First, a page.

Hurricane and political seasons collide on The Weather Channel

Amy Scott Sep 14, 2018
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A tattered U.S. flag flies as the outer bands of Hurricane Florence make landfall Friday in Myrtle Beach, South Carolina. ALEX EDELMAN/AFP/Getty Images

Hurricane and political seasons collide on The Weather Channel

Amy Scott Sep 14, 2018
A tattered U.S. flag flies as the outer bands of Hurricane Florence make landfall Friday in Myrtle Beach, South Carolina. ALEX EDELMAN/AFP/Getty Images
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Viewers of The Weather Channel may have noticed a lot of campaign ads this week as the midterm elections approach and more people tuned in to track Hurricane Florence.

According to NCC Media, the number of political advertisers on the channel grew from 59 last week to 83 this week.

“It’s a smart media strategy,” said Ohio political strategist Vanessa Tey Iosue with Burges & Burges in Cleveland. With so many choices on cable, viewers can always switch channels, she said. “But you’re not really going to do that if you’re a storm tracker and you really want to know what’s going to be happening in the Carolinas. You’re going to stay on that channel,” she said.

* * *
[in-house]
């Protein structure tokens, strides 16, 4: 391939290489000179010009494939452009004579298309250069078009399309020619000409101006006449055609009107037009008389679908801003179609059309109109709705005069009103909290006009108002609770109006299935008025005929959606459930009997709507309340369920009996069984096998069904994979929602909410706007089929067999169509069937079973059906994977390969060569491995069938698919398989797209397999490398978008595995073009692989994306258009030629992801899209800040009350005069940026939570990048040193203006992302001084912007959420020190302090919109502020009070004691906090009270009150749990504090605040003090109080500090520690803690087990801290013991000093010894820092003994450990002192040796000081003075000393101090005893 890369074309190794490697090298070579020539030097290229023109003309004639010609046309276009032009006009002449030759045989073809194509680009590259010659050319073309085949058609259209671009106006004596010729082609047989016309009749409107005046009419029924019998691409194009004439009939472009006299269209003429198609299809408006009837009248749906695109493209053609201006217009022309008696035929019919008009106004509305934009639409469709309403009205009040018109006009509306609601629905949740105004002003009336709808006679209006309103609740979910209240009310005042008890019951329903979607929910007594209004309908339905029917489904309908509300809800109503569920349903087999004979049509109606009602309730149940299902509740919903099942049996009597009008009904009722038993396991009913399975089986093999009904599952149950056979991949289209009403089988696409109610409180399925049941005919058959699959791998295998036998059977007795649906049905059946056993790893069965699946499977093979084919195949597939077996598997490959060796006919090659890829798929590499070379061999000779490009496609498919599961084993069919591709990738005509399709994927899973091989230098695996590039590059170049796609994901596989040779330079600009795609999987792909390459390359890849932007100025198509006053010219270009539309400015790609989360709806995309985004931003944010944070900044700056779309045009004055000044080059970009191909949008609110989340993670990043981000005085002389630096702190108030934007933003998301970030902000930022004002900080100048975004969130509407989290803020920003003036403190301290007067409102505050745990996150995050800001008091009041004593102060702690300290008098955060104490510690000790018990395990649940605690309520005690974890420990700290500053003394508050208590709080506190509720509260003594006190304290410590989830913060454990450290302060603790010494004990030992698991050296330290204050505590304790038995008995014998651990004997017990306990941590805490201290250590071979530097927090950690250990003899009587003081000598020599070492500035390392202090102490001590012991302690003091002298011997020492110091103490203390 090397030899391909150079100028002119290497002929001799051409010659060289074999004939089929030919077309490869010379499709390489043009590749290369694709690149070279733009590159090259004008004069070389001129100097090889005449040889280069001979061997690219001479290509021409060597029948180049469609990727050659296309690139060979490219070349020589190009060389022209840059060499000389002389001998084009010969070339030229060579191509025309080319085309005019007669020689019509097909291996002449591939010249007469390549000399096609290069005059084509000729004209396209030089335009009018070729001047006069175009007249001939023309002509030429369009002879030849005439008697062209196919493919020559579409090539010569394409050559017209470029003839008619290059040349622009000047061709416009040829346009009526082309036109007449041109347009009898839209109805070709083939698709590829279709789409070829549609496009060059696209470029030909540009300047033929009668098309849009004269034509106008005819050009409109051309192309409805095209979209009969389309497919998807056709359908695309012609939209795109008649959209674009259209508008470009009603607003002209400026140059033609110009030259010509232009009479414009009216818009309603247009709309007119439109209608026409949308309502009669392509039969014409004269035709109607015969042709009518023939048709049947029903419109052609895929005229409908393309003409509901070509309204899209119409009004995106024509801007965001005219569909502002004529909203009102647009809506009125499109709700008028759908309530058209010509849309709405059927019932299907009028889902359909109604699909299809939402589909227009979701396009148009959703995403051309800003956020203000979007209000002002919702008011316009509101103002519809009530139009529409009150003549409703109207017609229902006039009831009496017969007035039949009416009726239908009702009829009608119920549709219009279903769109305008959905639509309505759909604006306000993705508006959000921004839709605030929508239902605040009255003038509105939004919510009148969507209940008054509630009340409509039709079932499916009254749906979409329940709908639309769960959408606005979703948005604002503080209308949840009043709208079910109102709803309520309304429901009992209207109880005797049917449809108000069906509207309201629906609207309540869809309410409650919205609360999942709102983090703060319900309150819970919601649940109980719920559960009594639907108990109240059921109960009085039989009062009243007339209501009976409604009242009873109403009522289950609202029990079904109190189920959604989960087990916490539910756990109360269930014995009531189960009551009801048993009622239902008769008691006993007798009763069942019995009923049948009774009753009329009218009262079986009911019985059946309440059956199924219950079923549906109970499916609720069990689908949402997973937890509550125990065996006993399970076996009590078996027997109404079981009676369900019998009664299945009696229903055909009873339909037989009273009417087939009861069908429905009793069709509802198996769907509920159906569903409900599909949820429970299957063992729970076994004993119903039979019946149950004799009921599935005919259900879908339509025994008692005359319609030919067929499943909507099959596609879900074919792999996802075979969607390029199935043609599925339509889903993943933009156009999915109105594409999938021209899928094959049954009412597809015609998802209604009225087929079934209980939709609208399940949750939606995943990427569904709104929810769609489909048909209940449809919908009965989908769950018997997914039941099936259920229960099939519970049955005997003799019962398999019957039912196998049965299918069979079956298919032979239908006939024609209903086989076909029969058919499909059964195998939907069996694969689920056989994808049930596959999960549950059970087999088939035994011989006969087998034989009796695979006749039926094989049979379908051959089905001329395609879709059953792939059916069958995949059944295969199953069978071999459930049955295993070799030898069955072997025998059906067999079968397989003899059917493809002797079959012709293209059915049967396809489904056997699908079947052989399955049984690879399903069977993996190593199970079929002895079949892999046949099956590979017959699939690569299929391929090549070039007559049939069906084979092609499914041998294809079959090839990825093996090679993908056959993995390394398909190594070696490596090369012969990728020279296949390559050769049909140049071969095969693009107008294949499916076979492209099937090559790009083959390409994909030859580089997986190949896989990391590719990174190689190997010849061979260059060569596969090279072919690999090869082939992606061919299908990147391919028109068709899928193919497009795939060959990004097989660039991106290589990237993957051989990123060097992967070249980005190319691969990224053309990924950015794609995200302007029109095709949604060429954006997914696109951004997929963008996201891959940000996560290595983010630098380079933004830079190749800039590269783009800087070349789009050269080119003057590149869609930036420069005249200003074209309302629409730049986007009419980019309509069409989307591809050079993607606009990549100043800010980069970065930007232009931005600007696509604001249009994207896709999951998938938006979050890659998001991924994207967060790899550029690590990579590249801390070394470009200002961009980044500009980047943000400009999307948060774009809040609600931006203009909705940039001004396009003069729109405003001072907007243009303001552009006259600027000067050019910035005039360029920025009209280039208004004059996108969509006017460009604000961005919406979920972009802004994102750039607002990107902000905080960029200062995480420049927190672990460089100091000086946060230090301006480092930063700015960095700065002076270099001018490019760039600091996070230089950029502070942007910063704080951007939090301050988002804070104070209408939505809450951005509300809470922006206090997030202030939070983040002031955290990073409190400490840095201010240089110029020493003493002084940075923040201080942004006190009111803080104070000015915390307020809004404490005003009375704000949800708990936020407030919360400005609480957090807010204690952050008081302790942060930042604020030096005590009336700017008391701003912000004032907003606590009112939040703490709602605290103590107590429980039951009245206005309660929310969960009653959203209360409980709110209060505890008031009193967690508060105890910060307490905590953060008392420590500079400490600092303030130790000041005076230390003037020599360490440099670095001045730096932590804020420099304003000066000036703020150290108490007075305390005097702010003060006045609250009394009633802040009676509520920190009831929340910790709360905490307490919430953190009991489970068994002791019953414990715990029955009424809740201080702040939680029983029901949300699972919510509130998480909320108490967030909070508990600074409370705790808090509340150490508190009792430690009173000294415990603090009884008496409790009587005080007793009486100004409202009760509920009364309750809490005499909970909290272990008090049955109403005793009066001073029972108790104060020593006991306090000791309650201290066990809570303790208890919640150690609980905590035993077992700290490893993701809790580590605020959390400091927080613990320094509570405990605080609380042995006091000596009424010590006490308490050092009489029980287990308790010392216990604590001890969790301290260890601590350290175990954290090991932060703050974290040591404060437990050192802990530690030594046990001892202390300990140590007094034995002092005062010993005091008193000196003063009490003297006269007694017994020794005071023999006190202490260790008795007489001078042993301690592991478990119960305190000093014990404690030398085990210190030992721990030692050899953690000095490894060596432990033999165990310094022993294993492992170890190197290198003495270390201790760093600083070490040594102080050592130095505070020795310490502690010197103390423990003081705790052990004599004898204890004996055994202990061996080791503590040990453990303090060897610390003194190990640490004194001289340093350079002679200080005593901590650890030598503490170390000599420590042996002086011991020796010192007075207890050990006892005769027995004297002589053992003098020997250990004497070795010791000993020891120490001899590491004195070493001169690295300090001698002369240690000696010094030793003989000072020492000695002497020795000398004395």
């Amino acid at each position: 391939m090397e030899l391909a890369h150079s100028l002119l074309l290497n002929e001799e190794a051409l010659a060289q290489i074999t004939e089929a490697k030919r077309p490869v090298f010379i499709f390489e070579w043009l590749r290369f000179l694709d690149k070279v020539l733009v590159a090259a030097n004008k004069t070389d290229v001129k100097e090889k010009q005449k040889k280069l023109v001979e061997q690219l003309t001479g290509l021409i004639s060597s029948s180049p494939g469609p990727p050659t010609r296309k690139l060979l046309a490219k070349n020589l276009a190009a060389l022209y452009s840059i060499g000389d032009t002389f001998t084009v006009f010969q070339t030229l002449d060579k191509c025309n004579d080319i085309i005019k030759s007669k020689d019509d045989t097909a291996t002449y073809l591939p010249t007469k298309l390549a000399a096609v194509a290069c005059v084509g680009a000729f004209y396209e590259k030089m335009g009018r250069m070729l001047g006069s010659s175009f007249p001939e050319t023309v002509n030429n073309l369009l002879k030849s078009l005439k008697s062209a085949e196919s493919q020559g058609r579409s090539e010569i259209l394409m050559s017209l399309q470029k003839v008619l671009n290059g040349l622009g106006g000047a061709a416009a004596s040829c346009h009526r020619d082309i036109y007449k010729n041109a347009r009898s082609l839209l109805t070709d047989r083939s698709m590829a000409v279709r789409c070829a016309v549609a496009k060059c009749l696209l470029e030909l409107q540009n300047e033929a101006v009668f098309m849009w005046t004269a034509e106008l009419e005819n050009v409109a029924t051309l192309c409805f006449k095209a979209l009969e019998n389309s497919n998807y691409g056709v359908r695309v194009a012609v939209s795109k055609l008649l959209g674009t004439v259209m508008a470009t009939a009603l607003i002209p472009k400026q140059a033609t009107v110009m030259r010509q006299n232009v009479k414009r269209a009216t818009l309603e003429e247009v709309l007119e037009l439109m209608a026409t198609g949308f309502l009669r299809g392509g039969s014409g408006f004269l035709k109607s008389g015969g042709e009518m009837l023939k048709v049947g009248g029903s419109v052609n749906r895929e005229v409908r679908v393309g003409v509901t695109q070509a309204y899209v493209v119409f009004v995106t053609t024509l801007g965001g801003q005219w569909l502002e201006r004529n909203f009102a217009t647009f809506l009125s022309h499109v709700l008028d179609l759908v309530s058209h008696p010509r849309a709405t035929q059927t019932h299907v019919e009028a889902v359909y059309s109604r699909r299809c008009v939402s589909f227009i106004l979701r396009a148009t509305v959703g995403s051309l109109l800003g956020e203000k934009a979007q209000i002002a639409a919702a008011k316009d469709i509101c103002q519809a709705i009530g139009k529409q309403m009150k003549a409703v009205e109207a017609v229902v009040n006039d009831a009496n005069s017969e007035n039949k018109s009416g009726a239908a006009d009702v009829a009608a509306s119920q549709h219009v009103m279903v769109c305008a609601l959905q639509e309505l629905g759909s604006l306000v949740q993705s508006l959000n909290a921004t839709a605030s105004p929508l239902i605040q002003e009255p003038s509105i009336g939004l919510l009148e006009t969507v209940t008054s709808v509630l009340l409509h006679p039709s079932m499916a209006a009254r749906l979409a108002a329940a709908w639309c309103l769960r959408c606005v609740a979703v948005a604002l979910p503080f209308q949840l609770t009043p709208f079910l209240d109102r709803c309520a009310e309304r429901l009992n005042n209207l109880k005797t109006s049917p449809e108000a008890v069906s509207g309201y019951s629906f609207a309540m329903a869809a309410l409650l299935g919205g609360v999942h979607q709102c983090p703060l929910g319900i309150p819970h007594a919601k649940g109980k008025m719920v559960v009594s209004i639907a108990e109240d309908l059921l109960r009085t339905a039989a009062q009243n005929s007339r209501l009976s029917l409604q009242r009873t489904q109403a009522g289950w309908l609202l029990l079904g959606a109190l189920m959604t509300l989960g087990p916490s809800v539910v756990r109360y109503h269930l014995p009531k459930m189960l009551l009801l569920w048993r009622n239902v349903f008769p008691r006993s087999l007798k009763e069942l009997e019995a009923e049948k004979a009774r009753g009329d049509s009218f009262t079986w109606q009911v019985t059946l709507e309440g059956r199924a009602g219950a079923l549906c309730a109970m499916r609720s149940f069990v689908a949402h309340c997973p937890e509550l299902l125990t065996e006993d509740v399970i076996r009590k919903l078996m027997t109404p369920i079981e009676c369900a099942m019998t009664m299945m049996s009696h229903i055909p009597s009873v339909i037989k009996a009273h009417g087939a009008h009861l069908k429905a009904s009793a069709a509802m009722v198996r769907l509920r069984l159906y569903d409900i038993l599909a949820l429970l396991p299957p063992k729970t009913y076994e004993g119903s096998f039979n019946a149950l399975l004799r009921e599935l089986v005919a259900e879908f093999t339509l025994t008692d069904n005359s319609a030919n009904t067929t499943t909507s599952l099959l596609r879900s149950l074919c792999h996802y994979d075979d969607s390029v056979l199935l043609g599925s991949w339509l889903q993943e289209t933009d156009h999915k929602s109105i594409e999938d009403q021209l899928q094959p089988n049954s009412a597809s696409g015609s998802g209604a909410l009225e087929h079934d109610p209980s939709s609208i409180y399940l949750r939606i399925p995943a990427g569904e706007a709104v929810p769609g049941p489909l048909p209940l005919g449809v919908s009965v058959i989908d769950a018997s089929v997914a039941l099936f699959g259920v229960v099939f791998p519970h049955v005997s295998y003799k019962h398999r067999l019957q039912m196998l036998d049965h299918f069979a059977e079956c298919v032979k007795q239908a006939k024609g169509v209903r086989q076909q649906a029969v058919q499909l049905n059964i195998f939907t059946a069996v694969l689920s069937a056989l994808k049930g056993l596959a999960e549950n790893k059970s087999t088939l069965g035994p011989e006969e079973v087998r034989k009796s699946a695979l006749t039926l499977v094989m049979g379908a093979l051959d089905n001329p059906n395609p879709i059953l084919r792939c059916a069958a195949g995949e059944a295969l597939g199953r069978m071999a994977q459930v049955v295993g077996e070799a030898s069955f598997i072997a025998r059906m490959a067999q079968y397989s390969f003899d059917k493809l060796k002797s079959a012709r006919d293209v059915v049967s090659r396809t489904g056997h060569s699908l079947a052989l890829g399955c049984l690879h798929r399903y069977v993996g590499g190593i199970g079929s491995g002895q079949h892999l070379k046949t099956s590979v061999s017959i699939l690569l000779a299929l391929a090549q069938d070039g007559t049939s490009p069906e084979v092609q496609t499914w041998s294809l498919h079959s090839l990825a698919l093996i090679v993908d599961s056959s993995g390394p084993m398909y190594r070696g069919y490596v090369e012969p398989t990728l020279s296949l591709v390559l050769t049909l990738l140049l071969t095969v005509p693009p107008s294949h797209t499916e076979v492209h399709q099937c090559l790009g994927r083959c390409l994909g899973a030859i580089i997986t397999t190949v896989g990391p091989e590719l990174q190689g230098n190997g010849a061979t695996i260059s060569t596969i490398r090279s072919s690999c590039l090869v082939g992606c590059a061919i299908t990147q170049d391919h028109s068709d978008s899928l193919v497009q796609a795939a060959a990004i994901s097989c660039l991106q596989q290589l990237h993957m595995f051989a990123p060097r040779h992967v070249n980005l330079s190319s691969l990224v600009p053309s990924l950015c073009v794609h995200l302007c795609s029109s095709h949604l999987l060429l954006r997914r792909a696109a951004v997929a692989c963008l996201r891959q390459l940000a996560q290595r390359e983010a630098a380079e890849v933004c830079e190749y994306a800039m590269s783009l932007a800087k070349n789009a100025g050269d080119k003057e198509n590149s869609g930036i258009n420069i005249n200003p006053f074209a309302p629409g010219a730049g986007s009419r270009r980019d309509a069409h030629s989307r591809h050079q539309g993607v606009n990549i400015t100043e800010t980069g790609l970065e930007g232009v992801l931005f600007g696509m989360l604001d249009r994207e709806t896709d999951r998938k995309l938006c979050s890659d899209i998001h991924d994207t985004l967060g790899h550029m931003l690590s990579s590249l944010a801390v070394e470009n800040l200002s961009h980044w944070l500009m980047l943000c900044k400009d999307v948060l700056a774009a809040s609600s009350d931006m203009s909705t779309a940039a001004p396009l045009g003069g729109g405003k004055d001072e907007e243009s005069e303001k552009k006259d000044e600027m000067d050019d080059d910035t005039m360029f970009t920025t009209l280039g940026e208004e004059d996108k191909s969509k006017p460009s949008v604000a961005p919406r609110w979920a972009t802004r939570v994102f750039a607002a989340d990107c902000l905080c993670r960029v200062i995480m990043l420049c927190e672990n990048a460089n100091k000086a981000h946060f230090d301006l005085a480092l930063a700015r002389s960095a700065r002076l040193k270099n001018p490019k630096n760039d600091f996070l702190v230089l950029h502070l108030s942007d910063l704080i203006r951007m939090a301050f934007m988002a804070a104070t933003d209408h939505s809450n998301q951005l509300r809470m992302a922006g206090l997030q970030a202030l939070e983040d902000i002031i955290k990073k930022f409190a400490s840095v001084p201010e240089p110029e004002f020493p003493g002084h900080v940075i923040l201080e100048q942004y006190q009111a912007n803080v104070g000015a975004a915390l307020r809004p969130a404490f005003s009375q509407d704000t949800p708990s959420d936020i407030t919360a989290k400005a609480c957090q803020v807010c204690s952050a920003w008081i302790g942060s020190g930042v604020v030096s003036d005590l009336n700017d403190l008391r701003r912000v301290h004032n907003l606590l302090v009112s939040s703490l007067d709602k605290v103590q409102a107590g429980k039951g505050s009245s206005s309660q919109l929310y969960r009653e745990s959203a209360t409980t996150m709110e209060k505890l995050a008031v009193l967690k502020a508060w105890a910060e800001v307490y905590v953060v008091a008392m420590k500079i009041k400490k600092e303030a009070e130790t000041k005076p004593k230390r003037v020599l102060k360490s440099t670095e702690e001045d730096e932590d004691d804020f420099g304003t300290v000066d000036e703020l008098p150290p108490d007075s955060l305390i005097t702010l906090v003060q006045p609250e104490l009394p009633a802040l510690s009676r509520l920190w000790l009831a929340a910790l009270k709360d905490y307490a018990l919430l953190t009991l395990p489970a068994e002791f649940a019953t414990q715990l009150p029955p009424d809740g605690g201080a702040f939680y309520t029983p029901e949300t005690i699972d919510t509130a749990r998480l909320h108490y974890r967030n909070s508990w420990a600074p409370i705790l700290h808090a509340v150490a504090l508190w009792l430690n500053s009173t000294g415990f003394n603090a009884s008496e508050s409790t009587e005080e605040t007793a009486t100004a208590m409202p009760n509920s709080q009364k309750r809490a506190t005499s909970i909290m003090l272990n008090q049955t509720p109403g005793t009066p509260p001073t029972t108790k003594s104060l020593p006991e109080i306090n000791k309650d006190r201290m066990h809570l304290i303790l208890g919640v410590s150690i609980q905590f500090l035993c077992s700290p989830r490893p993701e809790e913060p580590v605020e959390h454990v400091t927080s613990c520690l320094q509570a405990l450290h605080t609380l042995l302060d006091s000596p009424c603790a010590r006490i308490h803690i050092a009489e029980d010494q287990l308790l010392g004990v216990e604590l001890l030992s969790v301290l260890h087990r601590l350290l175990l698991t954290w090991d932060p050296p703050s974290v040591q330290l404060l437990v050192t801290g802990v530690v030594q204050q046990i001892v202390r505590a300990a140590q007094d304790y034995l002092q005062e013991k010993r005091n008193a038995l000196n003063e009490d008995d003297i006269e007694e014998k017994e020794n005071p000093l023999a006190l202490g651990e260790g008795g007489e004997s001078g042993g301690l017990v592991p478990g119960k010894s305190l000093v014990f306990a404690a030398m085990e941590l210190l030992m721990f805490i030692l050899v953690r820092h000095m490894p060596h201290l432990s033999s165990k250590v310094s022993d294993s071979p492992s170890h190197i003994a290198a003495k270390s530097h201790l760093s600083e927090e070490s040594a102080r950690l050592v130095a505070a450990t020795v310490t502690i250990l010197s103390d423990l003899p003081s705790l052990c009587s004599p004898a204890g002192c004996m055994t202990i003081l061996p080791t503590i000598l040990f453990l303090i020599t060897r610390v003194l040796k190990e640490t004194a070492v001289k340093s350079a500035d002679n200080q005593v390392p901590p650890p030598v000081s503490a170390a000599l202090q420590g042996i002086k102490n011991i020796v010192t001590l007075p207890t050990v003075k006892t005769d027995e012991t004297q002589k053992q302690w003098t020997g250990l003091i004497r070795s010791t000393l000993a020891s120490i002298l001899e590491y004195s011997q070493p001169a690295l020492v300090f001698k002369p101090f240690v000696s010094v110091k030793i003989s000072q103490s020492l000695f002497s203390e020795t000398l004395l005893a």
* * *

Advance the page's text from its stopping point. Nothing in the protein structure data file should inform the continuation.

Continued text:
The strategy carries some risk though, said David Campanelli with Horizon Media, an ad buying agency.

“There’s risk of, obviously, life loss and serious damage, and oftentimes advertisers don’t want to be associated with that,” he said.

One campaign pushed back on the idea that it was capitalizing on interest in the storm. Both the Republican and Democrat running for governor in the state have ads on The Weather Channel this week.

“There was no strategy behind The Weather Channel ads,” said Joshua Eck, a spokesman for Republican candidate Mike DeWine. “It’s simply part of a much larger ad purchase.” 

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